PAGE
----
This article was written by Stuart Courtney, Greg Protektor and Sylvester Urban.
King & Wood Mallesons welcomes the decision of the Supreme Court of Victoria in Regis Aged Care Pty Ltd v Commissioner of State Revenue  VSC 279 (Regis case). The case has wide-reaching implications for valuations of land and businesses, both in the context of landholder (and land rich) duty and valuations more generally.
The case involved an acquisition of shares by Regis Aged Care Pty Ltd (“Regis”) in Paragon Group Investments Pty Ltd (“PGI”) as part of a merger of two aged care providers. At the time of the acquisition, PGI owned residential aged care facilities in Victoria and Queensland.
The Victorian Commissioner of State Revenue (“Commissioner”) assessed duty under the former land rich provisions in the Duties Act 2000 (Vic) (“Duties Act”) in relation to the acquisition. Duty was assessed on the basis of the Commissioner’s contention that PGI was “land rich” at the time of the transaction by virtue of its land holdings in all places comprising 60% or more of the unencumbered value of all its property.
The dispute concerned the appropriate methodology to be applied in calculating PGI’s property. In particular, the dispute concerned the appropriate methodology by which to assess:
- the value of land held by PGI through its linked entities (the “numerator” in the land rich ratio); and
- the unencumbered value of all PGI’s property (the “denominator” in the ratio).
Regis retained three expert witnesses in the case: a chartered accountant, a forensic accountant and a land valuer. The Commissioner retained a financial analyst only.
A number of key arguments were put forward by the parties in support of their valuation positions. The key issues which needed to be determined by the Court were as follows.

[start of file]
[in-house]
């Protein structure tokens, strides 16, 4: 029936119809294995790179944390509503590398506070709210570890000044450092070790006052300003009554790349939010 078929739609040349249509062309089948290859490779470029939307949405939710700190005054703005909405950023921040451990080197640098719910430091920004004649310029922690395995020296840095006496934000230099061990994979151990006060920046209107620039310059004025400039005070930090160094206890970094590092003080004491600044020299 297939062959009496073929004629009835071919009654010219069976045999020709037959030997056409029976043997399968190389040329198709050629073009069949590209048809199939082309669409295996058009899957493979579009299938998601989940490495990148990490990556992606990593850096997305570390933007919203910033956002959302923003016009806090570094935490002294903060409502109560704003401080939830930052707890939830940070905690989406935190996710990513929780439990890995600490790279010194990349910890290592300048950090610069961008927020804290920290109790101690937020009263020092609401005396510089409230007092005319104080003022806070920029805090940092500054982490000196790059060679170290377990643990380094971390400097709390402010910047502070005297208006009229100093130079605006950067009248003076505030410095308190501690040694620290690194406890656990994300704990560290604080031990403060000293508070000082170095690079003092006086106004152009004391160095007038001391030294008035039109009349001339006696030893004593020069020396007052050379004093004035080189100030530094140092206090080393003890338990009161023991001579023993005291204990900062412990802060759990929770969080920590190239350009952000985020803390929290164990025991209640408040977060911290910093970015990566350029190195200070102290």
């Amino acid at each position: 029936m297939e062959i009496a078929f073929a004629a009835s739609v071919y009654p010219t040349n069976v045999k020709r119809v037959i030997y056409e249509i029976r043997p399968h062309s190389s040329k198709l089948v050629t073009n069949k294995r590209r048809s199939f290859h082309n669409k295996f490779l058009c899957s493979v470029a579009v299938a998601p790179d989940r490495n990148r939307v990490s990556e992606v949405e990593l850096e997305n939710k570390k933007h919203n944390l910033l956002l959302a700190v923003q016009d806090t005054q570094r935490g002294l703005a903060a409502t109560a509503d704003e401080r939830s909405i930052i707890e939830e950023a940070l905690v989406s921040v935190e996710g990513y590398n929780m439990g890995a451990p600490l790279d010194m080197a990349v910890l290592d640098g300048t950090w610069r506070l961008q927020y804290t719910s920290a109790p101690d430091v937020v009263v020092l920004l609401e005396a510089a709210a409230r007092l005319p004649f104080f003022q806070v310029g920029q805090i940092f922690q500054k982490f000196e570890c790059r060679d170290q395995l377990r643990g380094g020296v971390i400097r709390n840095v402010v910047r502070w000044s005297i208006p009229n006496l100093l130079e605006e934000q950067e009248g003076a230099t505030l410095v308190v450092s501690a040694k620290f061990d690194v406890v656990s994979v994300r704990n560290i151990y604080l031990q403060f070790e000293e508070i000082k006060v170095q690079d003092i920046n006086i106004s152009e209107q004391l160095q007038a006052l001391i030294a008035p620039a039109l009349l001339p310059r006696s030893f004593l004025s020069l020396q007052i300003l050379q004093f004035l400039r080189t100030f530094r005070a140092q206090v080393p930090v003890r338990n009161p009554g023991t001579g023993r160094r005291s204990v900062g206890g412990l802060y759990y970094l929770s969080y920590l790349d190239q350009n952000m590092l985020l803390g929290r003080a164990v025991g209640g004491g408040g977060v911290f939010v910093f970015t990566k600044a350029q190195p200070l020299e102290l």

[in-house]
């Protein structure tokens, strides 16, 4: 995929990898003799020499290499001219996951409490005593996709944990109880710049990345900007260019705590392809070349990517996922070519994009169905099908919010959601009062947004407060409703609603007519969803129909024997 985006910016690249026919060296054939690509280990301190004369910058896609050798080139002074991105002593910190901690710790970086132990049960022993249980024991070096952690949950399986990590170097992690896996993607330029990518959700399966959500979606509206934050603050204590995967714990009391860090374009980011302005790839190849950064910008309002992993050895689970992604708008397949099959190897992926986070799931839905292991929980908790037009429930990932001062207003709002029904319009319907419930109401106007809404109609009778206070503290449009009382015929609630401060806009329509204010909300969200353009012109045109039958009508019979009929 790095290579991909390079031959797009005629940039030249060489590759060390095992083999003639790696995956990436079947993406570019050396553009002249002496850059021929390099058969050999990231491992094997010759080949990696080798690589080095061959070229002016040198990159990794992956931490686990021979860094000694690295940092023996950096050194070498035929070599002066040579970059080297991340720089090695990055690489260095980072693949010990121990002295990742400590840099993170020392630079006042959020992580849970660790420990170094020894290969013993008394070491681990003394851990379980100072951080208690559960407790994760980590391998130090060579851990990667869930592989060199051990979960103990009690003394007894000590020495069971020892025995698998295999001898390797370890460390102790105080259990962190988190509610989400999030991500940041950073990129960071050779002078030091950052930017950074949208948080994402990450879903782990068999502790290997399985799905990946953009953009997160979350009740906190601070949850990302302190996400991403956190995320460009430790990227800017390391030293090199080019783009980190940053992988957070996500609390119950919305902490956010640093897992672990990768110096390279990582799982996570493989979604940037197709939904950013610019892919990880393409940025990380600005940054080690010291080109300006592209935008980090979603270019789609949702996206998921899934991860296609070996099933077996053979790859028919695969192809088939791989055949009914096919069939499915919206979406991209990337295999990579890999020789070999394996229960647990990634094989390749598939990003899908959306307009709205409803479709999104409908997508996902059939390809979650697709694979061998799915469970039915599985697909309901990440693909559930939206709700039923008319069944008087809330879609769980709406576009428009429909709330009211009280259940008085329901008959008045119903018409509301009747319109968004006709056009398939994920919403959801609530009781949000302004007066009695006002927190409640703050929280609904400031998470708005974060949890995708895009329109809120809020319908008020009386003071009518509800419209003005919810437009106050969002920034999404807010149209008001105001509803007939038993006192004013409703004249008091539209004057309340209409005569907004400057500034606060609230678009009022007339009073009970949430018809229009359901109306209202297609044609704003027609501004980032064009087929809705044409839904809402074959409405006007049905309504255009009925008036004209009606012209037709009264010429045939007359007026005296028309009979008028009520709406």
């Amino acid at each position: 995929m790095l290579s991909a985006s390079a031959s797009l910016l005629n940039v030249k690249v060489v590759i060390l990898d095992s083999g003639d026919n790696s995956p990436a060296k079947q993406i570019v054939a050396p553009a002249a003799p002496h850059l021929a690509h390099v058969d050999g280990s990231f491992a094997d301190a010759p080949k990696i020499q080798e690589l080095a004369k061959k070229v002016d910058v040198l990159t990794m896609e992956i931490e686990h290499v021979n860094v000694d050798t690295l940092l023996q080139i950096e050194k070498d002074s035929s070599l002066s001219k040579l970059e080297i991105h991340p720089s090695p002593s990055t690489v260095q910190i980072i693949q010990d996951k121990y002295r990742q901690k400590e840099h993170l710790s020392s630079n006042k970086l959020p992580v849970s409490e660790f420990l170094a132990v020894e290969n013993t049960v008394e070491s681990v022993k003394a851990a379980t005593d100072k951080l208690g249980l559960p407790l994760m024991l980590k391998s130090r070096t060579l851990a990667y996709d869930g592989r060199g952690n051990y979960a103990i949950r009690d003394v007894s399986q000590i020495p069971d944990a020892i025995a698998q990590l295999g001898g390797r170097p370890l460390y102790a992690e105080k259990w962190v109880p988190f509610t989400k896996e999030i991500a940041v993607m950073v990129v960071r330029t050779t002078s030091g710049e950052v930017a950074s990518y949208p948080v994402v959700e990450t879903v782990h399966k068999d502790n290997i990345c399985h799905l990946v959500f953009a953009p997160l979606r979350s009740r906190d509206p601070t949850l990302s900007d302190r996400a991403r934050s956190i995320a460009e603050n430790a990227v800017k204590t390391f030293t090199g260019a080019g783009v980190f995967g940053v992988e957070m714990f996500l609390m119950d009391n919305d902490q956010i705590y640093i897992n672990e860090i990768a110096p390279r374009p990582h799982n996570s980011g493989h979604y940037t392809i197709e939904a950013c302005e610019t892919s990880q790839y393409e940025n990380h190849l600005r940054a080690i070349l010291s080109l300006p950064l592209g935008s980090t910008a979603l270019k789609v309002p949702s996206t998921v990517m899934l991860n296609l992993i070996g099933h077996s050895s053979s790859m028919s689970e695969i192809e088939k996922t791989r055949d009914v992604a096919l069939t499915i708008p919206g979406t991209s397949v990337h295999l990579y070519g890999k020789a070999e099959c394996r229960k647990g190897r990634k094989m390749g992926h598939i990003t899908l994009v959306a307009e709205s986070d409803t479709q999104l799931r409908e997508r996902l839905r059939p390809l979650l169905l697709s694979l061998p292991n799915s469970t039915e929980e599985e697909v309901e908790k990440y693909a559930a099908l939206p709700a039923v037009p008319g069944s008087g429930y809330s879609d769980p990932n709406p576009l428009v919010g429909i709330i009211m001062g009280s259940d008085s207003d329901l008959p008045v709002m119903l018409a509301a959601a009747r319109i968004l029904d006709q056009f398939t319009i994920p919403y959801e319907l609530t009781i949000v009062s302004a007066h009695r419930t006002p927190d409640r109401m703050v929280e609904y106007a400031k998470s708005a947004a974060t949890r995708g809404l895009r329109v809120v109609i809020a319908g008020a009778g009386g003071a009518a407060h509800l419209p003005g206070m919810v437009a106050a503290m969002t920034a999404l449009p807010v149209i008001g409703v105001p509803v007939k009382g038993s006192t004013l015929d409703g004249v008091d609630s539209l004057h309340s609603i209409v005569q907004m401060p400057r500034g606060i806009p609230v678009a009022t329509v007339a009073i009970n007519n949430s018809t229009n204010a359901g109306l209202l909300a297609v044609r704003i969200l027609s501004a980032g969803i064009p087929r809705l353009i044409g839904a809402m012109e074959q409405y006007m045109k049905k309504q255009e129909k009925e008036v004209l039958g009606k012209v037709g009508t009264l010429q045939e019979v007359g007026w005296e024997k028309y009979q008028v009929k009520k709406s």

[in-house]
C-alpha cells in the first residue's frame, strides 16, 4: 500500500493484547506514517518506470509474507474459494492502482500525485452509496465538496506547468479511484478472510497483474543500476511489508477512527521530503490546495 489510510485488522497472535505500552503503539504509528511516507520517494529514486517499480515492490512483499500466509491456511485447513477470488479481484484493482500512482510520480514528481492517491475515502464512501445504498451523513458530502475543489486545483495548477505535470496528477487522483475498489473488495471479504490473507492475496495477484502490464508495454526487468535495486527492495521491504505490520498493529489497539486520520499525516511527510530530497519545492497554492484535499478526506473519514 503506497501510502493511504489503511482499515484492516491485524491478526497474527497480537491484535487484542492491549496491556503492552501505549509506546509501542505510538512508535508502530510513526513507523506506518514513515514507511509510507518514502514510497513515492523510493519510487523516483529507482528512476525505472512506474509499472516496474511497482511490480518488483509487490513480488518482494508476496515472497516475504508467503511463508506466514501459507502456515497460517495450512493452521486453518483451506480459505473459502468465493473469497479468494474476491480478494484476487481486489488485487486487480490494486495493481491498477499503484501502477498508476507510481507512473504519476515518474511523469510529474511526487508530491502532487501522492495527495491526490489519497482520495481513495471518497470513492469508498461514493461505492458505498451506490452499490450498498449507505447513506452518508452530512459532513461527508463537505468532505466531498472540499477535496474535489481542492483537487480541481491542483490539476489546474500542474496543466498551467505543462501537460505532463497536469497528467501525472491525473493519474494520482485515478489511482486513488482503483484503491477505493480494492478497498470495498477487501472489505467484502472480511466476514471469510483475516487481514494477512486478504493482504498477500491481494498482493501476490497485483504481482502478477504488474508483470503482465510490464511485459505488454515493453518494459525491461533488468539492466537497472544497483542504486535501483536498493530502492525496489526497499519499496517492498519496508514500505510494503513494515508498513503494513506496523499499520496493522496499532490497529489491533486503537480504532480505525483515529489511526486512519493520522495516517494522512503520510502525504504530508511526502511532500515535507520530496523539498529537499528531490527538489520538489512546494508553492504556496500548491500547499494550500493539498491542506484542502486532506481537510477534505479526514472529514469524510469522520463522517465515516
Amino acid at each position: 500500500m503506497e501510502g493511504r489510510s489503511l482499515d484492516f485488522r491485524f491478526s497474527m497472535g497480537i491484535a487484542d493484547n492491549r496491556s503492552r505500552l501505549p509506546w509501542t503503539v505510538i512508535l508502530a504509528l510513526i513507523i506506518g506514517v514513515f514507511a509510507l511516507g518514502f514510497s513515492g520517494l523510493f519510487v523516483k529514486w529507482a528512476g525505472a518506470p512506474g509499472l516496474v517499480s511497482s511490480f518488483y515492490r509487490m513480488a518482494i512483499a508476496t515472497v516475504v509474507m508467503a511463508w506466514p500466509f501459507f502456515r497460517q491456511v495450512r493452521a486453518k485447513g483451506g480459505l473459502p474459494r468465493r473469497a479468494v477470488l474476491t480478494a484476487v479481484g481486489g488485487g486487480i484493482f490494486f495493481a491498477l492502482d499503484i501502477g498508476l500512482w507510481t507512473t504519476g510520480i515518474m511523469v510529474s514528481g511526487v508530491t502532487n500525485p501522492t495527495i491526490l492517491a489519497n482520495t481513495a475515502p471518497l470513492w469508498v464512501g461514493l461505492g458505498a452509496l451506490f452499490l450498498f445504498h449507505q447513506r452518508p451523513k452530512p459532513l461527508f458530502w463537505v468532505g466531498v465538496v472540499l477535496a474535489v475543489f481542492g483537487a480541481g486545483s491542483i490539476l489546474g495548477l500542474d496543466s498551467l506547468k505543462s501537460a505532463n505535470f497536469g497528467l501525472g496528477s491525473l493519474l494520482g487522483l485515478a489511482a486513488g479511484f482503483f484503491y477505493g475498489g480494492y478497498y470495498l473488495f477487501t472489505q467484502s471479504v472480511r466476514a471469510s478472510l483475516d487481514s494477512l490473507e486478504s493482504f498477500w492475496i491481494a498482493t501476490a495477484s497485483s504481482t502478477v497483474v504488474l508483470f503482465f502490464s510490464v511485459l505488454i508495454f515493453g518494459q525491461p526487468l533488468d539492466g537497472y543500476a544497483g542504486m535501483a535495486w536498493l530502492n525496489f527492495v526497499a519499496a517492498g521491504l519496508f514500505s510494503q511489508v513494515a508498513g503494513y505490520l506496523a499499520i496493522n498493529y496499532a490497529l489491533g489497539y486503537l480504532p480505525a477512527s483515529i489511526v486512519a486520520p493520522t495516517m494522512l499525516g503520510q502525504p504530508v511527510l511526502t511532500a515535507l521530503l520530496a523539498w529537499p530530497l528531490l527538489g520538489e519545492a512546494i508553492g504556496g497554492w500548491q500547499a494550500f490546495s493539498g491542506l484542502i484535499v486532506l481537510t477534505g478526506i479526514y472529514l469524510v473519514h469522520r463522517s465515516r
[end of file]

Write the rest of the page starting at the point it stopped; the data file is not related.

Portfolio or standalone valuation of land holdings
The Commissioner argued that the appropriate basis for valuing the land held by PGI was on a portfolio rather than a standalone basis. The Commissioner contended that the Duties Act and settled case law established such a valuation. The evidence of the Commissioner’s expert was not, however, supported by any substantive experience or training.
Contrary to the Commissioner’s position, Regis’ land valuer valued PGI’s land holdings on a standalone basis rather than as a portfolio of assets. That is, the land was valued as if it had been sold in individual parcels rather than as a collection of assets. The land valuer did opine, however, that based on his research and experience relating to the aged care industry, a valuation on a portfolio basis could have provided a premium or a discount of up to 10%.
The Court held that whether a portfolio or standalone basis of valuation was appropriate depended on the proper application of the “Spencer principle” to the circumstances of the case. The principle in Spencer v Commonwealth (1907) 5 CLR 418 is that market value is determined by considering:
“from the point of view of persons conversant with the subject at the relevant time, what, according to the then current opinion of land values, a willing but not anxious purchaser would have to offer to induce a not unwilling vendor to sell the land.”